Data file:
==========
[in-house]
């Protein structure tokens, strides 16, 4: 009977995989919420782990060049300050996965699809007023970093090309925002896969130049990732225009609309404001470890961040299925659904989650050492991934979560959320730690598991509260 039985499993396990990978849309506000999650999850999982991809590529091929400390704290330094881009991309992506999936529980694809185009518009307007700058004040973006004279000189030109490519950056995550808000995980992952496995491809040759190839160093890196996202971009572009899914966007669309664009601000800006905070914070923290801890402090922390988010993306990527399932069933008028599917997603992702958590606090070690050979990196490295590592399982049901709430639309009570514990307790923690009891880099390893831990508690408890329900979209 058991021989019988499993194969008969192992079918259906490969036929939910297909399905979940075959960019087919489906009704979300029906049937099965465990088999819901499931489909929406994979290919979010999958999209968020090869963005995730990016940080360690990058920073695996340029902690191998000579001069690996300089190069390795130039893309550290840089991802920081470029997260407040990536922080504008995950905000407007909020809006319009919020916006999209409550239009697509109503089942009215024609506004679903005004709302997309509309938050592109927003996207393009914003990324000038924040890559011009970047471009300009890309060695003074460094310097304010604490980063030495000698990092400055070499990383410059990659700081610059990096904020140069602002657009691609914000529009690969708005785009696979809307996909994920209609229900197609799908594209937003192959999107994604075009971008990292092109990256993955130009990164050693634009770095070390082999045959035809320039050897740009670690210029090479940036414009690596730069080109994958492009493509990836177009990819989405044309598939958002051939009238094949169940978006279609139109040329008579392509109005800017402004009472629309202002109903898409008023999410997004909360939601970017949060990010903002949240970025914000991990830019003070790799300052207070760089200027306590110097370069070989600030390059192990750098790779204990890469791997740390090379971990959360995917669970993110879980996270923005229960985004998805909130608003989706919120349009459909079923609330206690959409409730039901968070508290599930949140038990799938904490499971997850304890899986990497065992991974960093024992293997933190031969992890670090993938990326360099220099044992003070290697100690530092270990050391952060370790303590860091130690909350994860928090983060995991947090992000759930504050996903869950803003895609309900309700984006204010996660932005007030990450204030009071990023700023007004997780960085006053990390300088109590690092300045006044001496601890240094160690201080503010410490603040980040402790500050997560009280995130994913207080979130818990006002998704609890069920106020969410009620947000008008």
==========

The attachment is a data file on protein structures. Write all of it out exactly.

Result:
[in-house]
């Protein structure tokens, strides 16, 4: 009977995989919420782990060049300050996965699809007023970093090309925002896969130049990732225009609309404001470890961040299925659904989650050492991934979560959320730690598991509260 039985499993396990990978849309506000999650999850999982991809590529091929400390704290330094881009991309992506999936529980694809185009518009307007700058004040973006004279000189030109490519950056995550808000995980992952496995491809040759190839160093890196996202971009572009899914966007669309664009601000800006905070914070923290801890402090922390988010993306990527399932069933008028599917997603992702958590606090070690050979990196490295590592399982049901709430639309009570514990307790923690009891880099390893831990508690408890329900979209 058991021989019988499993194969008969192992079918259906490969036929939910297909399905979940075959960019087919489906009704979300029906049937099965465990088999819901499931489909929406994979290919979010999958999209968020090869963005995730990016940080360690990058920073695996340029902690191998000579001069690996300089190069390795130039893309550290840089991802920081470029997260407040990536922080504008995950905000407007909020809006319009919020916006999209409550239009697509109503089942009215024609506004679903005004709302997309509309938050592109927003996207393009914003990324000038924040890559011009970047471009300009890309060695003074460094310097304010604490980063030495000698990092400055070499990383410059990659700081610059990096904020140069602002657009691609914000529009690969708005785009696979809307996909994920209609229900197609799908594209937003192959999107994604075009971008990292092109990256993955130009990164050693634009770095070390082999045959035809320039050897740009670690210029090479940036414009690596730069080109994958492009493509990836177009990819989405044309598939958002051939009238094949169940978006279609139109040329008579392509109005800017402004009472629309202002109903898409008023999410997004909360939601970017949060990010903002949240970025914000991990830019003070790799300052207070760089200027306590110097370069070989600030390059192990750098790779204990890469791997740390090379971990959360995917669970993110879980996270923005229960985004998805909130608003989706919120349009459909079923609330206690959409409730039901968070508290599930949140038990799938904490499971997850304890899986990497065992991974960093024992293997933190031969992890670090993938990326360099220099044992003070290697100690530092270990050391952060370790303590860091130690909350994860928090983060995991947090992000759930504050996903869950803003895609309900309700984006204010996660932005007030990450204030009071990023700023007004997780960085006053990390300088109590690092300045006044001496601890240094160690201080503010410490603040980040402790500050997560009280995130994913207080979130818990006002998704609890069920106020969410009620947000008008």